I told you so
By Terry Joseph
February 08, 2003
In precisely the five-year period outlined in a lonely 1998 prediction by this columnist, we have seen the complete collapse of a sweetheart arrangement initiated by the Government of the day and Carnival's Special Interest Groups (SIGS).
But this is not an application for psychic status, nor does it enhance my chance of sitting at the head table at next month's Mensa Society dinner. In fact, any fool could (and should) have seen it coming.
Back then, a series of clandestine meetings between an inter-ministerial team and SIGS Heads resulted in the replacement of National Carnival Commission (NCC) chairman Roy Augustus by Carlos John and total "divestment" (boy, did they hate that word) of festival production responsibilities to the groups.
Pan Trinbago founder and its first president, Mr Augustus' ruling that the steelband body could not use the paddock area for a Saturday evening fund-raiser to help Tobago earthquake victims (having previously rented the Grand Stand to the Anglican Church for the same weekend), led to confrontation with Culture Minister Dr Daphne Phillips. Invoking the prerogative of superior office, she overturned his decision, that episode widening an existing rift between them and precipitating his removal.
The "conspiracy" (they didn't like that word much either) between the inter-ministerial team and the SIGS gave seniors of Pan Trinbago, the National Carnival Bands Association (NCBA) and the Trinbago Unified Calypsonians Organisation (TUCO) full reign in the running of festival events relevant to their artistic disciplines; a swashbuckling adventure Government agreed to bankroll.
I protested at every sequence, both as journalist and Carnival expert, arguing that none of the SIGS had a history of success at staging large-scale public events and more importantly, the new arrangement would make them employer and employee simultaneously, in an environment historically conducive to conflict between those categories.
Being evicted from (or insulted at) news conferences organised by the Culture Ministry, NCC or the SIGS became standard for this reporter. In one memorable episode, Mr John shouted down my question about what would happen if the new approach resulted in losses.
Summoning his most strident tone, Mr John said: "I think I have some integrity in financial matters. I have seen—and we have gone over—financial projections from the three groups and there is no way they could lose money. In fact, I want to compliment them on such comprehensive proposals."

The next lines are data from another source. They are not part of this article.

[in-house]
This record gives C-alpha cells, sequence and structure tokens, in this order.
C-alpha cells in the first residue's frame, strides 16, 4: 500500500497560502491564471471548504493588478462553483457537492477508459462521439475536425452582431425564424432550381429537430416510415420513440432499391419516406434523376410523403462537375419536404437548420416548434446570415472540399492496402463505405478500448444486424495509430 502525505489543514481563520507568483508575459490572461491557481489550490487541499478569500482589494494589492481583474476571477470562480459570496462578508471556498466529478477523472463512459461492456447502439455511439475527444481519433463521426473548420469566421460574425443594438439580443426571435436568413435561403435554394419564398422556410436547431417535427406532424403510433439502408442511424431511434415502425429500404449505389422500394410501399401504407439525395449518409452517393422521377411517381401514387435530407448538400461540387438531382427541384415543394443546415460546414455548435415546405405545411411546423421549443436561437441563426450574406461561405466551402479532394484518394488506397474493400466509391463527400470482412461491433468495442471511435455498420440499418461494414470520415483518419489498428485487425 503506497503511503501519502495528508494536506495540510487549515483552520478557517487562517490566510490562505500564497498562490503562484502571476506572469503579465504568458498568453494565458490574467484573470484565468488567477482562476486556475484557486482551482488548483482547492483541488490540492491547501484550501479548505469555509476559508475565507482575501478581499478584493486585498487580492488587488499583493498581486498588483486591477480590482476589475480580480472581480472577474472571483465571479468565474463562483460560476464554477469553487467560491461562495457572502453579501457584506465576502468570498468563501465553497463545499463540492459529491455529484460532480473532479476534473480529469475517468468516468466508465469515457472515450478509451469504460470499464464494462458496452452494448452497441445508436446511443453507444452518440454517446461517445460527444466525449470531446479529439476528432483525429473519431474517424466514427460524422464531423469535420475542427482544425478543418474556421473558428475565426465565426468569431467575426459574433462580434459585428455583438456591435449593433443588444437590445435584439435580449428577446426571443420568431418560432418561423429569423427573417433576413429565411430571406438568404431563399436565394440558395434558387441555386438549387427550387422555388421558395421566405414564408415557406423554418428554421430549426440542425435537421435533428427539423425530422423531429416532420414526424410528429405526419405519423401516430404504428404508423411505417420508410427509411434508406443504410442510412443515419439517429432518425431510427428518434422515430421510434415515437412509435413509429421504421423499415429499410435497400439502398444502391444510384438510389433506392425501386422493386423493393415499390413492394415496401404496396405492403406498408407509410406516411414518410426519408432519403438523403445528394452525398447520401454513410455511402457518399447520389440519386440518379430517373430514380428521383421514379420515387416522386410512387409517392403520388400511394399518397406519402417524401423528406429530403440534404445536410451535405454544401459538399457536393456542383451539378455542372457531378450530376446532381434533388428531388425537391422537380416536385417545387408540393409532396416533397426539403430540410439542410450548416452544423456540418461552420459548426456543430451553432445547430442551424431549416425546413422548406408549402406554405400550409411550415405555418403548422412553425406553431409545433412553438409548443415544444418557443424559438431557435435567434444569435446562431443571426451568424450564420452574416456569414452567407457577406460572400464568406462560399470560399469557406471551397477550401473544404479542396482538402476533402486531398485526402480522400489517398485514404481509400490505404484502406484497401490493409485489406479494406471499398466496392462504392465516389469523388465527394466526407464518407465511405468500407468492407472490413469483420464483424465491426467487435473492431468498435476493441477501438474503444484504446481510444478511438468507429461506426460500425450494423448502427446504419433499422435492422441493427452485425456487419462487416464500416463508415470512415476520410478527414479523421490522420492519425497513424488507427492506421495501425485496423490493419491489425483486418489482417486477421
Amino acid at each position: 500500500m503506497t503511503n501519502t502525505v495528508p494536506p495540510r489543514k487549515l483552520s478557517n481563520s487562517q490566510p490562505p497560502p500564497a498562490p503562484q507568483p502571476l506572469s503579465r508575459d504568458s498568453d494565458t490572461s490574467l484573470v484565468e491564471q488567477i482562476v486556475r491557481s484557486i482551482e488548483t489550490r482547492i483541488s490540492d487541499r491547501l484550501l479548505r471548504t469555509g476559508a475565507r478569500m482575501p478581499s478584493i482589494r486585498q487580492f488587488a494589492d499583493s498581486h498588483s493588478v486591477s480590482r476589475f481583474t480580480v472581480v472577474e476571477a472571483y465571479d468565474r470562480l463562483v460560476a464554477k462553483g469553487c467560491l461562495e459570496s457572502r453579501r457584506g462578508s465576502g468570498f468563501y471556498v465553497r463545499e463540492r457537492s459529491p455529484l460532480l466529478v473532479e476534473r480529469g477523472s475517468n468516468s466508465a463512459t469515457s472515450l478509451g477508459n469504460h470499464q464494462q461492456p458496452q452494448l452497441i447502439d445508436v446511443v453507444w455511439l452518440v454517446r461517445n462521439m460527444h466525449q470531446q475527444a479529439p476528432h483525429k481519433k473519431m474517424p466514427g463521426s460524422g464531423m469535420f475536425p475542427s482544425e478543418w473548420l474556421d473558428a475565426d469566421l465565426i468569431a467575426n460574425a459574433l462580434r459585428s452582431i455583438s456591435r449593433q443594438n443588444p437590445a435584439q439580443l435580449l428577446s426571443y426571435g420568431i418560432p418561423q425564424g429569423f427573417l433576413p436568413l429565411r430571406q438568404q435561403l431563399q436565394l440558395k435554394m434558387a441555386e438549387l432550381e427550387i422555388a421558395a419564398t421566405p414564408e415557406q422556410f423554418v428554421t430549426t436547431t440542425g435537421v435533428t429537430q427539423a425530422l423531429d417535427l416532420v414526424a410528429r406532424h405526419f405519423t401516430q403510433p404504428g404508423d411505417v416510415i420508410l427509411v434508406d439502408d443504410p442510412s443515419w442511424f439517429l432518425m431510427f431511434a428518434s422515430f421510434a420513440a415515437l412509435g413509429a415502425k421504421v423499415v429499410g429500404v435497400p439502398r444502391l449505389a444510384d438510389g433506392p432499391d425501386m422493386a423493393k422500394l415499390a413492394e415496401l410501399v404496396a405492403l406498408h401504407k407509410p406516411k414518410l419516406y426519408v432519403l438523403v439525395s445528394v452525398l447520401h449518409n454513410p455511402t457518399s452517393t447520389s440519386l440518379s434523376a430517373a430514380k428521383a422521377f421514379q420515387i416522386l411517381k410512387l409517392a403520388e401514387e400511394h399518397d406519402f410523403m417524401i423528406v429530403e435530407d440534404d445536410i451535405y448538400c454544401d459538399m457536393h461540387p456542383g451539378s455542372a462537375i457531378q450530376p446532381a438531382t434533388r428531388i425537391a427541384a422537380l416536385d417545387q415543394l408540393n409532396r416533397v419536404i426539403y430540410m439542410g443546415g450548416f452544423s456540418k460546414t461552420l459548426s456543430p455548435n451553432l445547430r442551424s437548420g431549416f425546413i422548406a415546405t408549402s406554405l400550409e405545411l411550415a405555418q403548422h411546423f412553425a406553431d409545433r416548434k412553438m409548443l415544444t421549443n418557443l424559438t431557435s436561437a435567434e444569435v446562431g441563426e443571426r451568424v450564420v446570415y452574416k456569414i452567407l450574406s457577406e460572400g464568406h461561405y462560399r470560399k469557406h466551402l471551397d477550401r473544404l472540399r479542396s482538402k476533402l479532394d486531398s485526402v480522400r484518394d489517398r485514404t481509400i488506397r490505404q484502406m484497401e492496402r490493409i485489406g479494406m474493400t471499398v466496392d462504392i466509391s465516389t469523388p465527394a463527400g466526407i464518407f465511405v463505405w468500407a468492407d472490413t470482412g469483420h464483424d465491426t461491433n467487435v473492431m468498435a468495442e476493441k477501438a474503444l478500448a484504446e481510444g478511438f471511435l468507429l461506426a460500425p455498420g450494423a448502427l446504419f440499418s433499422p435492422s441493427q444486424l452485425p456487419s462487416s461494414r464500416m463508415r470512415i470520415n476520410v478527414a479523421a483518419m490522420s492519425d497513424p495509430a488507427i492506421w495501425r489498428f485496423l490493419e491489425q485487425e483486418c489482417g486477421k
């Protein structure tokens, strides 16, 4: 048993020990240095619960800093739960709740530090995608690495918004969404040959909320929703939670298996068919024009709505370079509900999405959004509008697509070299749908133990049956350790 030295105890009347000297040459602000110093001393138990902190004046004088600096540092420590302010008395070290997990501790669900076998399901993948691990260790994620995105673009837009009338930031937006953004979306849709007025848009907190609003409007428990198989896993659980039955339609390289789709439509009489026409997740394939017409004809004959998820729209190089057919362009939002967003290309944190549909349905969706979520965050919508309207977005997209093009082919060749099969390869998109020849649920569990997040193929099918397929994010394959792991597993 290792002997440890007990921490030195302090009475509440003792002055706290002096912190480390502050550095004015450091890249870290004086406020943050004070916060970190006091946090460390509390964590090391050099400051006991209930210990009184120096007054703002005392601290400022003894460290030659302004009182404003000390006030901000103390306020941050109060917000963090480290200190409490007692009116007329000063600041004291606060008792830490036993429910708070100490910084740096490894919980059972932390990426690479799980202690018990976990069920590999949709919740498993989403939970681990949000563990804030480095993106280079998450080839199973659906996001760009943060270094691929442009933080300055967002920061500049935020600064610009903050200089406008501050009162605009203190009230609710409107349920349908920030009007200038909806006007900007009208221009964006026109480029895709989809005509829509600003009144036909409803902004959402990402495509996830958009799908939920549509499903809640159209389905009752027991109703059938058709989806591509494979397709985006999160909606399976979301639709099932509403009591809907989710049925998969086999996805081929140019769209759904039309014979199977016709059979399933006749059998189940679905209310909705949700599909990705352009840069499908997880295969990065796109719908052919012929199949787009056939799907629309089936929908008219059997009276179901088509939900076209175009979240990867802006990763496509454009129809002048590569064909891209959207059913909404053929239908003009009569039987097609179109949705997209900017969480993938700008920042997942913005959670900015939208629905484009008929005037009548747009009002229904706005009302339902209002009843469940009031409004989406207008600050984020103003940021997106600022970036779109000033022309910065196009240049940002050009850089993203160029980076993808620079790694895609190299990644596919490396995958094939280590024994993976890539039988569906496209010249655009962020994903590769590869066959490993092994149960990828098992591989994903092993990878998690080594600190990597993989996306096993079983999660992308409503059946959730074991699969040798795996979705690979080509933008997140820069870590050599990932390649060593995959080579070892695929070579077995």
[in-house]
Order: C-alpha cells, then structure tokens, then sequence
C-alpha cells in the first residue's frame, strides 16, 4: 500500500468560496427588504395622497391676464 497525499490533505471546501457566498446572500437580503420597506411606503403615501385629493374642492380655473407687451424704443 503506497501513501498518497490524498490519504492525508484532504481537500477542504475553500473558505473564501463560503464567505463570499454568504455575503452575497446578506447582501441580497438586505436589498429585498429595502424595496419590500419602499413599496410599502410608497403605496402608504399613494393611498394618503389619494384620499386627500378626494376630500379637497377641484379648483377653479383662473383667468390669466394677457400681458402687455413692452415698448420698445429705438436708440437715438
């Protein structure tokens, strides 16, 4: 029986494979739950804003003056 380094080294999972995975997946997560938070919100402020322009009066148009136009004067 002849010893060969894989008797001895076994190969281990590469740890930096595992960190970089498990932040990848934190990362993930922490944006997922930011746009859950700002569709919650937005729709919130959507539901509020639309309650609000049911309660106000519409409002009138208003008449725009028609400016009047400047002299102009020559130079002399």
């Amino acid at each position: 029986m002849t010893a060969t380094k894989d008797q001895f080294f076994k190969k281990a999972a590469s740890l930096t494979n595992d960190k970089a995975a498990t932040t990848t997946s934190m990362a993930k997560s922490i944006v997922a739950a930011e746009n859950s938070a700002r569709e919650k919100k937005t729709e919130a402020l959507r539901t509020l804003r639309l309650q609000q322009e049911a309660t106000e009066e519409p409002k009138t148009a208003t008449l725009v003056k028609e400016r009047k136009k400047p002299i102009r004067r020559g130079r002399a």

The gorge between yours truly and Carnival administration widened. Dr Phillips even read into Hansard that "a particular reporter (read yours truly) from a particular newspaper (read Express) was nothing more than a prophet of doom and gloom." Her colleagues laughed heartily that day in Parliament and poked fun at me thereafter when we met socially.
No one weighed my argument, some openly calling it sour grapes, referring to my former status as NCBA chairman and consequent seat on the NCC Board. Others remarked upon my chairmanship role in the founding of TUCO, suggesting I always wanted to run that organisation's business. All the slurs came when my primary concern was no more sinister than wanting proper administration of what is, after all, our national festival.
One particularly troubling element of the deal was that the SIGS would receive diminishing subventions over the five years, each grant being 20 per cent less than the year previous, leaving them with no financial support from The State by Carnival 2003. "It would not work," I said at a news conference, only to be scoffed at and called unflattering names. "They would be asking for even more by then," I defiantly opined.
My conciliatory suggestion then that, over the same period, Ministry technocrats work alongside persons elected by the SIGS to improve the administrative skills of the latter group was laughed away by both parties, the NCC accusing me of denigrating the various organisations and group leaders declaring themselves ready and equal to the task, sneering at the apprenticeship concept.
Well, it has all come to pass and with the absolutely undesirable residual of acrimonious conflict between the parties. As you read this, a war between the NCBA and NCC is still in progress, the battle between TUCO and Pan Trinbago resulted in the cancellation of this year's Pan/Kaiso contest and the joust between the steelband body and NCC over something as innocuous as the direction from which bands would enter next Sunday's Panorama semi-final went the distance.
The only measurable product of their stubbornness has been a five-year suspension of progress in the production and marketing of Carnival which, given advances made in the administration of similar festivals abroad, counts as a setback of major impact. While today's National Security Minister is still wondering about enacting legislation to protect costumed revellers, several countries have meanwhile implemented relevant laws in the same pursuit.
So while my late mother, Geraldine, would cringe at the prospect of her darling son sticking an index finger in each ear and wagging his tongue at those who found me overbearing five years ago, today I beg her indulgence to make such a face and say: "I told you so!"
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